It’s a changing world

We have a photo this week of a local bedding down in one of the new traffic calming boxes on Whiterock (see page 6). Love it because who doesn’t love the CB smart and funny? Thank you.

One concluding mention in the updated Housing Needs Assessment Survey for Gunnison County basically states that it’s likely some of the people who moved here during the pandemic will wake up and realize this place is hard to get to and doesn’t offer enough urban opportunities. They’ll probably go back to the city.

The report posits that some will stay longer for the rural Colorado benefits of a resort town but many of those will turn tail and run once they go through a real winter or two that is typical up here. You know, the winter that includes -30 temperatures for days or weeks at a time with a high maybe hitting 0; the winter where you’d walk outside and your lungs would burn; the winter where the heartiest of locals stay under the comforter and hope they have enough canned goods and liquor to make it through until February. Anyone who has been here for a decent length of time will swear those were the normal winters in Crested Butte and Gunnison.
That was then. This is now. Hello Global Weirding. Aside from a two-week warm blizzard three or four years ago, we haven’t had one of those winters in a decade or more.

So as I was riding my bike late Monday afternoon I figured the same theory might be applied to our summers. It was hotter than 80 degrees when I started climbing Whetstone Vista after 5 o’clock and as a guy who sweats I was wet on Whetstone. It never used to hit 80 in the summers in CB…ever. And when it started to top that milestone a few summers back, it was a day or two in July or August. Looking at the weather this week, it is supposed to climb toward 85 here and over 90 in Gunnison most of this mid-June week. For maybe the first time ever in this valley, I turned on my car’s air conditioning. I’m getting soft.

Okay, the summer is becoming the true test of local resilience. Can you be outside in the heat at 9,000 feet? If not, will it have the impact the Housing Assessment update predicted and people will flee somewhere else like… uh… Park City (90-degress on Tuesday), Steamboat (93 degrees), Moab (106 degrees), Taos (90 degrees), Fort Collins (98 degrees)? Hey, Juneau, Alaska had a high of only 60 degrees and it was raining!

Face it — despite the rapid changes, despite the challenges, this is a pretty nice place. The winters are getting more chill (in a vibe sort of way) while summers are more red hot (in a vibe sort of way). While not urban, this valley is one of the sweet spots that combines a small town feel with many urban amenities. There may not have been many of those amenities last year because of COVID restrictions but those here this summer will have access to more art, music, lectures and stimulation than most college towns.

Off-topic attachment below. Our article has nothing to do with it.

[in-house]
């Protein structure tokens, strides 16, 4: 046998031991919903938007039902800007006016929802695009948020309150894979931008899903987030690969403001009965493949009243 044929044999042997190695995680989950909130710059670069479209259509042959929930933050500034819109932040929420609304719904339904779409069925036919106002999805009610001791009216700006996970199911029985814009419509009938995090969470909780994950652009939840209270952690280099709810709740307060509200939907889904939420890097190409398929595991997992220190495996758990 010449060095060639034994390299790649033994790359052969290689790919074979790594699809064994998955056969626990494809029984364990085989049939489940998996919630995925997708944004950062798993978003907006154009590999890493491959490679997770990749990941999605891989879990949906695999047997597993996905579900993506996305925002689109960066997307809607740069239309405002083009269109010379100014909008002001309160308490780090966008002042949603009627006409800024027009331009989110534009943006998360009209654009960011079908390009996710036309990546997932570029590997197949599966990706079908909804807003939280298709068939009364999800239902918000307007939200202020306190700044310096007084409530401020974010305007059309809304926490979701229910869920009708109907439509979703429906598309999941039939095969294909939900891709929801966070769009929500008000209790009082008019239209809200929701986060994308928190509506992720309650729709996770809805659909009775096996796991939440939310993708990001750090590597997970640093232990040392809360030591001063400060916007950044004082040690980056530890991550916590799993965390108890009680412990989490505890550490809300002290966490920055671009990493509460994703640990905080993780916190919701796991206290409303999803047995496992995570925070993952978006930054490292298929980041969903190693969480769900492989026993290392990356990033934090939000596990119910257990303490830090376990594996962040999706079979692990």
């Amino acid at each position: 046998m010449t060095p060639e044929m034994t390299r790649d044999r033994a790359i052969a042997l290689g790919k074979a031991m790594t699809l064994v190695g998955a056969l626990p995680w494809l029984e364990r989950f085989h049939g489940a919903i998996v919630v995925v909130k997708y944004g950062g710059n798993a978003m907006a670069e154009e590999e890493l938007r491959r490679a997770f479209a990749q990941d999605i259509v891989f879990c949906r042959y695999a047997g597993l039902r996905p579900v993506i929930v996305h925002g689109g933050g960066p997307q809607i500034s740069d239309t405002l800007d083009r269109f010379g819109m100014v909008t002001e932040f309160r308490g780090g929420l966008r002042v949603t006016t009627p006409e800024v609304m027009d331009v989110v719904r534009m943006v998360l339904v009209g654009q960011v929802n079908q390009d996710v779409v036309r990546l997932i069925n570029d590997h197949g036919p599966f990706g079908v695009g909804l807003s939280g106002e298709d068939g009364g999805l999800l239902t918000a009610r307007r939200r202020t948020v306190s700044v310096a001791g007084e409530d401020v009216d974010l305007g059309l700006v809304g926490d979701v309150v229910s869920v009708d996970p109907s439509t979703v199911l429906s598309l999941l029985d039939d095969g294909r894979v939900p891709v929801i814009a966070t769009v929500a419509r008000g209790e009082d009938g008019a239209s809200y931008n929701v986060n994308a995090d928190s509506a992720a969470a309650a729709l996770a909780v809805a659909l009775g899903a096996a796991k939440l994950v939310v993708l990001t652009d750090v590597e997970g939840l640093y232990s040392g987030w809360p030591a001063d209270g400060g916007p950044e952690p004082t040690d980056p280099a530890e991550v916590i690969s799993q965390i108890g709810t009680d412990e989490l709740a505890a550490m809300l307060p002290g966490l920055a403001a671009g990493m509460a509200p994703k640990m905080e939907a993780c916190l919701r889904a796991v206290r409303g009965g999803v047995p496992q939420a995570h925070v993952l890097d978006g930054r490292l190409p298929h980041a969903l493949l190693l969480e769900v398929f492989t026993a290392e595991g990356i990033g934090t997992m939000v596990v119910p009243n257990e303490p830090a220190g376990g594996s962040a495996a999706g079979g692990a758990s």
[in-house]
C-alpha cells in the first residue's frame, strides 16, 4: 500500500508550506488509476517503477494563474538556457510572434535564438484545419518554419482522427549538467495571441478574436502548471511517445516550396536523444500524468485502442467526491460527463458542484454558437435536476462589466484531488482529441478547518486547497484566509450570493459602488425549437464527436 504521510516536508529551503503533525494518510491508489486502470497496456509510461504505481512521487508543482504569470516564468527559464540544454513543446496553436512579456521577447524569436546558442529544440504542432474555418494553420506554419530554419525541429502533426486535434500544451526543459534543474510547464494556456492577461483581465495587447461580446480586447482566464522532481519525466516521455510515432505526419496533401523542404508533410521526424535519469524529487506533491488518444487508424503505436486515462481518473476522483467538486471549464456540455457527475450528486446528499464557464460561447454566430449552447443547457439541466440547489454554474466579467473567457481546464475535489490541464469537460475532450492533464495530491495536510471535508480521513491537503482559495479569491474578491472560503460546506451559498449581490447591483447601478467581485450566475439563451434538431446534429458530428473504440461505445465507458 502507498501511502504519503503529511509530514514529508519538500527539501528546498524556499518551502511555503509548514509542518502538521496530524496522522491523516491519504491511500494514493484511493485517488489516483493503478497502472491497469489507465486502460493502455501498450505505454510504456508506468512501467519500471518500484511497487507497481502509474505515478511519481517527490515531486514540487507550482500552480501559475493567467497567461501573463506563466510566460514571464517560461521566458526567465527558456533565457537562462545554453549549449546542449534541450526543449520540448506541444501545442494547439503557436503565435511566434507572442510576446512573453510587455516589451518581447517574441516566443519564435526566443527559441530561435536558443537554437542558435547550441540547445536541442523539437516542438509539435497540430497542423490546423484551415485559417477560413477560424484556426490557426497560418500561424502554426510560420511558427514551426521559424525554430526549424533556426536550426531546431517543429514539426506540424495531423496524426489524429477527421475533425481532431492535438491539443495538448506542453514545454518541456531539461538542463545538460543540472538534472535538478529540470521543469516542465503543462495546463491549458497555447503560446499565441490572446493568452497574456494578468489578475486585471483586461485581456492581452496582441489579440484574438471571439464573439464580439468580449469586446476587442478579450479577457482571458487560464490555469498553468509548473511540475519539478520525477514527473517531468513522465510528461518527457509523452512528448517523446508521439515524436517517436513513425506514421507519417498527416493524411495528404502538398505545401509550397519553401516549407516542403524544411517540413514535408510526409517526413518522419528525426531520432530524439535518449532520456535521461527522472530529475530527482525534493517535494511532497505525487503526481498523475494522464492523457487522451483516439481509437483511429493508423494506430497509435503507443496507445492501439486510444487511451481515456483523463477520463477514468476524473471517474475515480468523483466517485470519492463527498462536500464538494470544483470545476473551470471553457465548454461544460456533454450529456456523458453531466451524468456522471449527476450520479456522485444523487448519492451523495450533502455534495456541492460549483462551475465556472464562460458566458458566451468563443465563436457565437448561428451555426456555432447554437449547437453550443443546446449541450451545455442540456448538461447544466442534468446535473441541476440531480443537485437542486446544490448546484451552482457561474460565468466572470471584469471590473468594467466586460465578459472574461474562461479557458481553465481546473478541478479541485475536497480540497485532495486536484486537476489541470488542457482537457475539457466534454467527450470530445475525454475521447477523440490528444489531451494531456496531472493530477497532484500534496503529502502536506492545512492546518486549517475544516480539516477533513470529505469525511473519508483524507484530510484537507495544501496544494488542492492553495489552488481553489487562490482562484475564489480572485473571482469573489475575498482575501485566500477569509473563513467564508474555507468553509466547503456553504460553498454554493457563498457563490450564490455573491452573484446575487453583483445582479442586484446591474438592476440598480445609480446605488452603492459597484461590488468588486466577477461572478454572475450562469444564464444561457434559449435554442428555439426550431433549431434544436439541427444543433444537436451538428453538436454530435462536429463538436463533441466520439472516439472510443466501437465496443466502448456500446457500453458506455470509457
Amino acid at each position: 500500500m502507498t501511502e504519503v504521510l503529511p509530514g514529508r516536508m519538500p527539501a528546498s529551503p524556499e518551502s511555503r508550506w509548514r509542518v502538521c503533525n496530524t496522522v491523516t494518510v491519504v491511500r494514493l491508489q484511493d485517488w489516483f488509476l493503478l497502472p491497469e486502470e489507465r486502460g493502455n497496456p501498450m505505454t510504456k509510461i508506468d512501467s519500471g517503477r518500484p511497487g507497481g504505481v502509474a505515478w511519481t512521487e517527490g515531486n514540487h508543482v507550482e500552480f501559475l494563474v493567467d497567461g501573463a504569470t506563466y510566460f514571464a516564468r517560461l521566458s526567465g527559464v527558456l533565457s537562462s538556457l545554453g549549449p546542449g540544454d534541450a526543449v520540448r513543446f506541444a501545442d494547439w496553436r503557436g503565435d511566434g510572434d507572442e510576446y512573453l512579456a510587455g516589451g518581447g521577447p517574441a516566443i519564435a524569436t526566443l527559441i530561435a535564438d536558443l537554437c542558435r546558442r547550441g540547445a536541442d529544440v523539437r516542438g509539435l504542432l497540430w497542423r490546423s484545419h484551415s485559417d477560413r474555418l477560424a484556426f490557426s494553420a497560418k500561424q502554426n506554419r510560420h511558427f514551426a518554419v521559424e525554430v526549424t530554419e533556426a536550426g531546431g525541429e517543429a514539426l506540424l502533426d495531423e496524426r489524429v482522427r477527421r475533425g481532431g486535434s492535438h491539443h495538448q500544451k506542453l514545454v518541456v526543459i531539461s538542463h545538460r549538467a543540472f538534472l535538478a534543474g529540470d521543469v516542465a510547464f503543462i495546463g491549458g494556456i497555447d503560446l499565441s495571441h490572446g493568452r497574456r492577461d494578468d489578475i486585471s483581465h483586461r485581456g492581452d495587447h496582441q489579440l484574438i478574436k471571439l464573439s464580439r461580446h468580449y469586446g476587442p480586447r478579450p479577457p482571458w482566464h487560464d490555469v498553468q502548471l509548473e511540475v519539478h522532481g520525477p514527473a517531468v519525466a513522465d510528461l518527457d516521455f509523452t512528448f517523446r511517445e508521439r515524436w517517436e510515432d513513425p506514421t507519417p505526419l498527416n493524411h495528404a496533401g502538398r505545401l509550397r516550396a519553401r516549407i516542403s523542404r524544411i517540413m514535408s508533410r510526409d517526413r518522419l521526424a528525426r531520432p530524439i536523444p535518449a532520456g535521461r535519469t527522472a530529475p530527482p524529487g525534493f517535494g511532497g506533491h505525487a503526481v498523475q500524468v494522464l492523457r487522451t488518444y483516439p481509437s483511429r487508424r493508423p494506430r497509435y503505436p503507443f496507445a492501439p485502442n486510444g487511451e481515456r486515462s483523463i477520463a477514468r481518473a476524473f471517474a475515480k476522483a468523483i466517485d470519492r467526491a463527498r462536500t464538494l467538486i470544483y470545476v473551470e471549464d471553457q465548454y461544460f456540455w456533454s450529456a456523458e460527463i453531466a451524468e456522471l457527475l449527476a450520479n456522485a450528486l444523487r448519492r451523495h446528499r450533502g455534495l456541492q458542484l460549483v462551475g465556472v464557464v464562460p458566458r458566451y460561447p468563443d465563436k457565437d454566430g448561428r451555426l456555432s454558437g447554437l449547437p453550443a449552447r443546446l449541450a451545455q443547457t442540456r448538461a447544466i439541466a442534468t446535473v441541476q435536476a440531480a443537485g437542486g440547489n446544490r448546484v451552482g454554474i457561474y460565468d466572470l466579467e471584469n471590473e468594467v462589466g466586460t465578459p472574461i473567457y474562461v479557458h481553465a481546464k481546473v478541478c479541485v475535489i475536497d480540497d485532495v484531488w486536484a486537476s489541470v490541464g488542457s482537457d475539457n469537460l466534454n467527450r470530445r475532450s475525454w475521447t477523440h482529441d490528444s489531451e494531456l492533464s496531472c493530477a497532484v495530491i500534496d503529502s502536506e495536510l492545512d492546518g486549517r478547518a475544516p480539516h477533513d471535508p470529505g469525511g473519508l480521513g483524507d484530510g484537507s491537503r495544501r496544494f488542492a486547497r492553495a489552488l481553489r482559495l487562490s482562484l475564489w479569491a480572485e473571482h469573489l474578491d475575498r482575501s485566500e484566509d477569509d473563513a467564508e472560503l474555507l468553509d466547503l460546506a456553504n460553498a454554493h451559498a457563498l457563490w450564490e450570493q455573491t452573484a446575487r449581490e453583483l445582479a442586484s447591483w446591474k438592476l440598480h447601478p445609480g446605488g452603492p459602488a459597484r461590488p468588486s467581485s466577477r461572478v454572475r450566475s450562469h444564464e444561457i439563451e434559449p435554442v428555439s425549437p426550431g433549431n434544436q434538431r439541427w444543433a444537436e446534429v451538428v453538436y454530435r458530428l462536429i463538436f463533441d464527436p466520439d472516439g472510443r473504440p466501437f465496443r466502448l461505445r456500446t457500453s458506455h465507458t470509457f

I don’t see the pandemic refugees fleeing back to Boulder or Tulsa or Houston. I don’t see tourism drying up because people can flock back to festivals in Telluride. They’ll do both. People’s minds have been expanded because of the last year and that expansion includes here.

But as evidenced at last week’s “Housing Forum” it is clear the expansion is squeezing many of our friends and neighbors. There were many heartfelt stories of the struggle to find a place for working families, single mothers and individuals to live anywhere near the jobs. The forum brought faces to the ethereal concept of a housing crisis. But one of the many takeaways was that there is unfortunately no magic wand solution.

Some suggest the Tourism and Prosperity Partnership (TAPP) should take their entire marketing budget to zero and stop trying to get people here at all. This week TAPP actually made a pivot in that direction…at least for the immediate summer. Big kudos to TAPP for following the example of a post by Travel Crested Butte last weekend. The Facebook post had pretty pictures of the valley of course but the headline and message was that this would be a trying summer given the employee shortage. The post essentially asked visitors to understand the current situation and adjust accordingly. We’ll see if new visitors can embrace that Zen attitude but the effort is a really good one. The fact that TAPP is choosing to pivot from spending public dollars on summer advertising to summer stewardship and reality messaging is a great move and shows they are hearing the community.